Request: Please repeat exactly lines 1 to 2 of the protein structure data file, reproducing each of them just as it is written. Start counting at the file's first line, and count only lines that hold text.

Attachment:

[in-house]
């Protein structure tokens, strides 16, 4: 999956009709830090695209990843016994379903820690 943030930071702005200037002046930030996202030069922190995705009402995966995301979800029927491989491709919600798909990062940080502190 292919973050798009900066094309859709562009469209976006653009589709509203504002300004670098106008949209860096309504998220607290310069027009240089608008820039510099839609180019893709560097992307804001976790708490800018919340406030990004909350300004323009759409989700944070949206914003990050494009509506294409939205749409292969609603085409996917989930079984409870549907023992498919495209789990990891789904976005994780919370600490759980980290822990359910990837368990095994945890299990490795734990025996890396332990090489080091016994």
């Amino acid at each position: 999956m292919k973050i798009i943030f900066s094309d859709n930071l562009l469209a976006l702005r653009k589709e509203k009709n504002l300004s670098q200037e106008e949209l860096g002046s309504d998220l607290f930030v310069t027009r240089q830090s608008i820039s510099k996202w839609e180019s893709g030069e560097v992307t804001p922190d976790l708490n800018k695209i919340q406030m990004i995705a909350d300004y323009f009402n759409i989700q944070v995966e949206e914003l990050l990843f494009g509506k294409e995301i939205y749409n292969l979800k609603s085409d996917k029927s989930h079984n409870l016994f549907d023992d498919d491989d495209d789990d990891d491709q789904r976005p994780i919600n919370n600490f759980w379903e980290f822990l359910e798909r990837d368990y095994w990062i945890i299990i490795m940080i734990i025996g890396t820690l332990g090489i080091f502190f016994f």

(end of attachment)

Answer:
[in-house]
């Protein structure tokens, strides 16, 4: 999956009709830090695209990843016994379903820690 943030930071702005200037002046930030996202030069922190995705009402995966995301979800029927491989491709919600798909990062940080502190 292919973050798009900066094309859709562009469209976006653009589709509203504002300004670098106008949209860096309504998220607290310069027009240089608008820039510099839609180019893709560097992307804001976790708490800018919340406030990004909350300004323009759409989700944070949206914003990050494009509506294409939205749409292969609603085409996917989930079984409870549907023992498919495209789990990891789904976005994780919370600490759980980290822990359910990837368990095994945890299990490795734990025996890396332990090489080091016994």